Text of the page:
During his Hall of Fame career, Roy Condotti has had the opportunity to coach many players that have gone on to star at major Division I colleges or play in the NBA.
Homewood-Flossmoor graduate Excell Hardy may not fit that description, but he does make an elite list of the longtime coach.
“He’s probably one of the top five players I’ve ever had the chance to coach,” said Condotti, who won 385 games and made state title runs during his stints at Westinghouse and H-F. “Since the time he was a sophomore, he was just a winner. Some kids are winners, but they can’t bring other guys along with them. He was an excellent leader and a hard worker. It was an absolute pleasure to coach him.”
Hardy played an integral role in H-F reaching the Class AA state championship game in 2004 when he was a senior.
His teammates included Toronto Raptors forward Julian Wright, Freddie Barnes, who set an NCAA football record with 155 receptions his senior year at Bowling Green, and Cyrus Tate, a former captain on the Iowa basketball team.
Despite those impressive credentials, Condotti called Hardy the team’s top player back then.
“That’s a huge honor coming from Coach Condotti,” Hardy said. “He’s been a mentor to me and someone I’ve looked up to for years. With his résumé and the amount of talent that has come through his hands, I appreciate him saying that about me a lot.”
The kind words certainly weren’t without accomplishments to back them up.
The 6-foot Hardy averaged a team-best 15 points, three rebounds and led the team in steals during the state runner-up season.
“We were truly like a family,” Hardy said. “We did everything together, we scouted teams together and we had lunch and dinner together. It was like a brotherhood and that reflected in how we played the game. We had each other’s back and were happy to play our roles for the greater good of the family.
“We took on the personality of Coach Condotti. He was clear and decisive in what he wanted to see happen. He showed confidence in us even during the hard times and that allowed us to play through adversity. He held us accountable from the classroom to the court. We were on a mission.”
H-F Mission Nearly Accomplished
H-F (31-3) beat Moline 41-34 in the state quarterfinals and No. 1 ranked West Aurora 58-46 in the semifinals, but lost to Peoria Central 53-47 in the final.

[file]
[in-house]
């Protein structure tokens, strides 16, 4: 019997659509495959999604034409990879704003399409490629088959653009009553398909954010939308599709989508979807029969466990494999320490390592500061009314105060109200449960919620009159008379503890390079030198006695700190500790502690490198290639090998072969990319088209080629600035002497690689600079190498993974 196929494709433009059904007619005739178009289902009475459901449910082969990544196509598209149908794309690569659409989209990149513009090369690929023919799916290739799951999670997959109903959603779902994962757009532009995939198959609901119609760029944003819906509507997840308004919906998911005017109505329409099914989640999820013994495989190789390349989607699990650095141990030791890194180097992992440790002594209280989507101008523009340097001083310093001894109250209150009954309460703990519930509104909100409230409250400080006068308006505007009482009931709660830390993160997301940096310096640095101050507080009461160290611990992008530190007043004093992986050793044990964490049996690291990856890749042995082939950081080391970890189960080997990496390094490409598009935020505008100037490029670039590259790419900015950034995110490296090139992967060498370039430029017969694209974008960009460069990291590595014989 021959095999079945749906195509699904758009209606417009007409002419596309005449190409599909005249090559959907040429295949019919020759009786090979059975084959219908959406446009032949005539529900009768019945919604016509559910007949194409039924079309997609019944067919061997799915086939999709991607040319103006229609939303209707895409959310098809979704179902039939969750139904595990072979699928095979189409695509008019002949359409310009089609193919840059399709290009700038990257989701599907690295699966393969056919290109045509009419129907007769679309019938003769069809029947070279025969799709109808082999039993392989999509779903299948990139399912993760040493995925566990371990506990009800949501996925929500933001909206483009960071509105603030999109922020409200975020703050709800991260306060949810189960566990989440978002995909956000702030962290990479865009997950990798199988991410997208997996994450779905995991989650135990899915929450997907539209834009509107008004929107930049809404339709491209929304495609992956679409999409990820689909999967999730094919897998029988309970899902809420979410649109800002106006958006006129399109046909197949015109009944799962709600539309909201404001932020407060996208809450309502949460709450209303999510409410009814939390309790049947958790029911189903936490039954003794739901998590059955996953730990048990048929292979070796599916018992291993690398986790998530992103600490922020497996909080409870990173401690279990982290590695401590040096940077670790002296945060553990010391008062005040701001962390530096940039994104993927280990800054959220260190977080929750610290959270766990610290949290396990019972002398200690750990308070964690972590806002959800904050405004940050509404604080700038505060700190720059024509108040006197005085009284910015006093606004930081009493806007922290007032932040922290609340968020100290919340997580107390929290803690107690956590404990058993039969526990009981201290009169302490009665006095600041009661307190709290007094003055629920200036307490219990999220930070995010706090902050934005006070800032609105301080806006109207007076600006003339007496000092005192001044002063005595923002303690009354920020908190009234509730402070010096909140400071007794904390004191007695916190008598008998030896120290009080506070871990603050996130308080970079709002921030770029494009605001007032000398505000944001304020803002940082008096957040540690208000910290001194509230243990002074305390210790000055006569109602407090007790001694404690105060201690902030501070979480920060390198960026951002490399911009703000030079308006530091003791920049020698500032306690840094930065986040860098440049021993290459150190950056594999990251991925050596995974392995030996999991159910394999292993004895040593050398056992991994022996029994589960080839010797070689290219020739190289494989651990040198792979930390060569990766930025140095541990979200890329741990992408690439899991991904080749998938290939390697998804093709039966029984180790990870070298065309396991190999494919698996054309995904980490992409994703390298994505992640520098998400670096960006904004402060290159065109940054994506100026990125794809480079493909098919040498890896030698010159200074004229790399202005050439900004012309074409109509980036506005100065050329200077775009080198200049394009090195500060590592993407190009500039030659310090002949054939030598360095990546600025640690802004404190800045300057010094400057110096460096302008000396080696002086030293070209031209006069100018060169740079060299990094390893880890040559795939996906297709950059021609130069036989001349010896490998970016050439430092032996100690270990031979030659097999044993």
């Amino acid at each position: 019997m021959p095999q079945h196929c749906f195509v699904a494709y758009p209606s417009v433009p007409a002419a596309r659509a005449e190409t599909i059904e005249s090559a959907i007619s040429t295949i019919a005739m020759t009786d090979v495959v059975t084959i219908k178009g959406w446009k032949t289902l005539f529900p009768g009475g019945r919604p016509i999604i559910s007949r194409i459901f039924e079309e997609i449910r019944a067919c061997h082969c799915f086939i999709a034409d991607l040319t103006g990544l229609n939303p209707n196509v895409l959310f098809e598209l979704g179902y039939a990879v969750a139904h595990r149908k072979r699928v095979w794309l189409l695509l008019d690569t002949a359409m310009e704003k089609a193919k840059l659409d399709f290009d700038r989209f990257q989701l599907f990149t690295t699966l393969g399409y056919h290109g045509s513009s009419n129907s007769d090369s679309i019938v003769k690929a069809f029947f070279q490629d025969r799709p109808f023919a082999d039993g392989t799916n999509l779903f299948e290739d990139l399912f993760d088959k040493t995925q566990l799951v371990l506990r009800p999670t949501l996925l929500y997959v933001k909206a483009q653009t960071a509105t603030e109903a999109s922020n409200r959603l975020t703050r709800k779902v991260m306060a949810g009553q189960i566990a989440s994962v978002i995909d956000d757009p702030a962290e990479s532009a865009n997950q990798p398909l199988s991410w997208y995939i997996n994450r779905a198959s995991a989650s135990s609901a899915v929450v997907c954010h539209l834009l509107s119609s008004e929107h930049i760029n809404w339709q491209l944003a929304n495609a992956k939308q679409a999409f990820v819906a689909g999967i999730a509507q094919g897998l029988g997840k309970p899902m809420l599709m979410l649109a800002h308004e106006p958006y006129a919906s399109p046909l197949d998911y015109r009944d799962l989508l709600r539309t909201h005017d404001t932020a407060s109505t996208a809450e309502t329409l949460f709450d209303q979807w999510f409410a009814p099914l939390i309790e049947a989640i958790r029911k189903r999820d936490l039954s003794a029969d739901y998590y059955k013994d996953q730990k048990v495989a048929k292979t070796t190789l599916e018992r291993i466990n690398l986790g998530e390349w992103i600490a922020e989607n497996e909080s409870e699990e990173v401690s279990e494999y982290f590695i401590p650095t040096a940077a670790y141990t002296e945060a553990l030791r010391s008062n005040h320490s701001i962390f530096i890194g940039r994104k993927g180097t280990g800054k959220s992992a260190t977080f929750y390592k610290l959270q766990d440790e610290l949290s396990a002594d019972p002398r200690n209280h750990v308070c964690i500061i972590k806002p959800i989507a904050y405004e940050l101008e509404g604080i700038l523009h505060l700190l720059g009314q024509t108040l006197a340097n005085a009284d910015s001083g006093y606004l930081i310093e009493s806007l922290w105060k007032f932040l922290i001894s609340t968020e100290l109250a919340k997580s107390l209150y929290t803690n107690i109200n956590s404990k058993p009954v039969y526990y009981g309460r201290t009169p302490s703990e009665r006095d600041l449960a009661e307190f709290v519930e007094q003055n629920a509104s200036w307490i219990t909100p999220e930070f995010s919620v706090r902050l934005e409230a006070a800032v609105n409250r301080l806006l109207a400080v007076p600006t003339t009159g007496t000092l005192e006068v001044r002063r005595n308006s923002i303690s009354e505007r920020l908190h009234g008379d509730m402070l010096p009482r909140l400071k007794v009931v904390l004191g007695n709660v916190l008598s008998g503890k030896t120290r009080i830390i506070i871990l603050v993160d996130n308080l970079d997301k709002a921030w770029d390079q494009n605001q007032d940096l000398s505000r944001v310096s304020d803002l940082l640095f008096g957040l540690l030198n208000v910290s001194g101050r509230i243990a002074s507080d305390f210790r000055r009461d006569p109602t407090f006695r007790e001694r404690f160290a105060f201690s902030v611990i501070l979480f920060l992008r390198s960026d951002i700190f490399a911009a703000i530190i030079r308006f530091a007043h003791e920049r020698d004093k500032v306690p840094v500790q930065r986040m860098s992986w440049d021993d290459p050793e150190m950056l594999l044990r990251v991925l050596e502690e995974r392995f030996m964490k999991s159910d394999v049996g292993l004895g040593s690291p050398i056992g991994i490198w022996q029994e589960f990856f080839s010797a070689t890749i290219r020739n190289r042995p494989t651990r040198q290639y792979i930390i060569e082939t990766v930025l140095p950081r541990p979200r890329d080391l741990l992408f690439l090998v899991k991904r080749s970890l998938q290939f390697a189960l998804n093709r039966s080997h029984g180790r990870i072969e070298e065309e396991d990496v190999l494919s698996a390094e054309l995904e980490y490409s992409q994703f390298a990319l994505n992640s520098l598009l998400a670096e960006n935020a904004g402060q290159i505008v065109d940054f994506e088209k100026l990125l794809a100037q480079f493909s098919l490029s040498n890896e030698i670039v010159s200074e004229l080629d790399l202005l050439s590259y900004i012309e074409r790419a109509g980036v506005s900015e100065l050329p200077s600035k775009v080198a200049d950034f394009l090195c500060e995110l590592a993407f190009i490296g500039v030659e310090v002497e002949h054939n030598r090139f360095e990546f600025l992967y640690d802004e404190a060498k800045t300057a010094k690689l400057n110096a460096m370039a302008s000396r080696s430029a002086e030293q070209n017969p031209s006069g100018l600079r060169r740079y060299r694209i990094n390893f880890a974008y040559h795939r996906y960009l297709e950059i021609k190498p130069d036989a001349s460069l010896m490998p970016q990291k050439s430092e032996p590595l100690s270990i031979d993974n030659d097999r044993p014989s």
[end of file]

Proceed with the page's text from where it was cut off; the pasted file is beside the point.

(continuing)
Peoria featured Shaun Livingston, who now plays for the Milwaukee Bucks.
“We were the state champions in my mind because we couldn’t have had any better of a season,” Condotti said. “We played to the absolute max of our ability. We never had a bad practice. I don’t know if I ever had a team that I never had to discipline or holler at. They were focused and knew what they wanted to do. It was a special group.”
Hardy averaged 11.0 points, 3.7 rebounds and 3.3 steals in three state games.
He was no match, however, for Livingston, who had 27 points and nine rebounds in the championship game.
“Shaun Livingston was a man on a mission,” Hardy said. “There was definitely a sense of disappointment when we lost. We honestly felt like we did everything right and felt like we didn’t get the reward we deserved.
"It was an amazing journey with my teammates and Coach Condotti, people I consider family. I was fortunate to be part of a team that was able to make a run at a state championship. Even though we lost, the relationships and journey we took created success for many of us after high school.”
Hardy credits Wright, Tate, Barnes, Brian Nussbaum, who played at Illinois Wesleyan, and his teammates with making him a better player.
“Not only did they have amazing talent, but they were all great individuals,” Hardy said. “Playing with such great talent challenged me as an individual. I wanted to get better because I didn’t want to be a hindrance to the talent we had on the court.
"A lot of guys looked to me as a leader, and I wanted to be present in the moment and be someone they knew would come through for them. They challenged me to be the best I could be in all aspects of the game.”
COMING THURSDAY: Log on at 6 a.m. Thursday to find out whether basketball remains an important part of Excell Hardy's life. What's he doing now?